You know I've seen a lot of people saying I'm going to give my room to a family. Just pause and think. Can you do that? Can you do it for the length of time? What about your kids? What about your needs? We've got to reflect wisely in this. So in that, I would say the next thing that's worth being aware of is self-compassion. Compassionate people often find the hardest thing is to to care for themselves and I think that's so important.
I've been saying to a lot of people recently, not just young people, but turning off the radio does not mean you don't care. Turning off the radio doesn't mean you're not a good enough person of faith or compassion. It means that you're being aware of your own needs and looking after yourself. It won't help anyone if you become so distressed that you can't think clearly. So I think self-compassion is really important and holding all of those things in balance.
We need to teach young people to do that, teenagers in particular. Their emotions are more easily triggered anyway. They flare up fast. They get pushed into overwhelm more easily than us as adults. So we do need to help them make good decisions and, in a 24/7 media world, remind them that they don't need to view everything all the time.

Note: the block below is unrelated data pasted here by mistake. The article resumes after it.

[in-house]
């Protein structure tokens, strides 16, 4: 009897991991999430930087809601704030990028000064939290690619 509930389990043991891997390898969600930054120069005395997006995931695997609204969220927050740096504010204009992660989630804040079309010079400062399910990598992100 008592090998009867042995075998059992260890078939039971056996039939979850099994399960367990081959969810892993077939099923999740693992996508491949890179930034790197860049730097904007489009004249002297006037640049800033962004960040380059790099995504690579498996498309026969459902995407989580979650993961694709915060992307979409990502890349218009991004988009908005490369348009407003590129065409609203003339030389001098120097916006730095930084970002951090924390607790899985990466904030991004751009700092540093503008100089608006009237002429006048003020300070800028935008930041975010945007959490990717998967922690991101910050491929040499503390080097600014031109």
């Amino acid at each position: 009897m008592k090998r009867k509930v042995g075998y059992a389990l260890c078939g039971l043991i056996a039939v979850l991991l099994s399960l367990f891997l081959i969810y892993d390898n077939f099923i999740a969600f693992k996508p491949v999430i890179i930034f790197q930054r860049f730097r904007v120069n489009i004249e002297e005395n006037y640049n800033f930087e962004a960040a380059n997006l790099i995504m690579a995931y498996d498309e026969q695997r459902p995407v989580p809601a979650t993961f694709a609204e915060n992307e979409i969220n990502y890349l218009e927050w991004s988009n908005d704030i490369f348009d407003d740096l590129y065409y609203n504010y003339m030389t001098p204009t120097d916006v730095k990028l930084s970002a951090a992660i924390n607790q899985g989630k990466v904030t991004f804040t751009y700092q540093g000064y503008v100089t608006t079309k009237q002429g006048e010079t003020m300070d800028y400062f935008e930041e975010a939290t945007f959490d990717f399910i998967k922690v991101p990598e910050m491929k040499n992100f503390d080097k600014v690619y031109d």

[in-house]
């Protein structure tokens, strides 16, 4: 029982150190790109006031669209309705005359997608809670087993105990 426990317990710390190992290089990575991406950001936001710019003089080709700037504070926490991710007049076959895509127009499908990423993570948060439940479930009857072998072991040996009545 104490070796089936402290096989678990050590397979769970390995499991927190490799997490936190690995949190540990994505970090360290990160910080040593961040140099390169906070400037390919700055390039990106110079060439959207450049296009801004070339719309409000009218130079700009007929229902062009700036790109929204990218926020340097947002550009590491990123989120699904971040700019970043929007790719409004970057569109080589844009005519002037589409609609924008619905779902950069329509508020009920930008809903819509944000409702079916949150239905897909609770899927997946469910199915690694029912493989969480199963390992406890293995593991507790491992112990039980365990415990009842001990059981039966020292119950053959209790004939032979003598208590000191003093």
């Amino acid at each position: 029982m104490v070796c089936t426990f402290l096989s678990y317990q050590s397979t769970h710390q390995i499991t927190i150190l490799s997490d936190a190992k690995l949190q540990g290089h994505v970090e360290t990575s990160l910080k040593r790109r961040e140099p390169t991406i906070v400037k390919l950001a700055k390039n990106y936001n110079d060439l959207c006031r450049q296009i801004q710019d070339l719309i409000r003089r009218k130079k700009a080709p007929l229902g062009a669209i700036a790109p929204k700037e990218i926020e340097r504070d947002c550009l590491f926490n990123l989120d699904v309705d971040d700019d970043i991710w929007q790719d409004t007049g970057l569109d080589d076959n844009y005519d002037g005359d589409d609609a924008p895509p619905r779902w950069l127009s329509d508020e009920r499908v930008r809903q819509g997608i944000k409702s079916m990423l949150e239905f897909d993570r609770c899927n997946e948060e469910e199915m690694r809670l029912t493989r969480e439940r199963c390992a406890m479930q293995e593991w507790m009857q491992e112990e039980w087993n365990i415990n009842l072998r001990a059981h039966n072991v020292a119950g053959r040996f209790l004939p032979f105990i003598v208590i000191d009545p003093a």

The news is constantly in the background and sometimes as parents we just need to think, "How am I contributing to some of these anxieties? Do I need to have all the conversations I'm having with my friends on the phone or with people that I see around these things when the children are there?" So limiting what we're exposing them to is going to be really useful.
We need to be aware that everybody's different - every child is different. Some parents will find much more direct methods of helping them to process. Having conversations very much focused on the thing they're anxious about. Other people, particularly with younger children who perhaps struggle to verbalize their emotions and their feelings, find creative approaches much better. Explore different things. As a parent you're getting to know your children and what works best for them.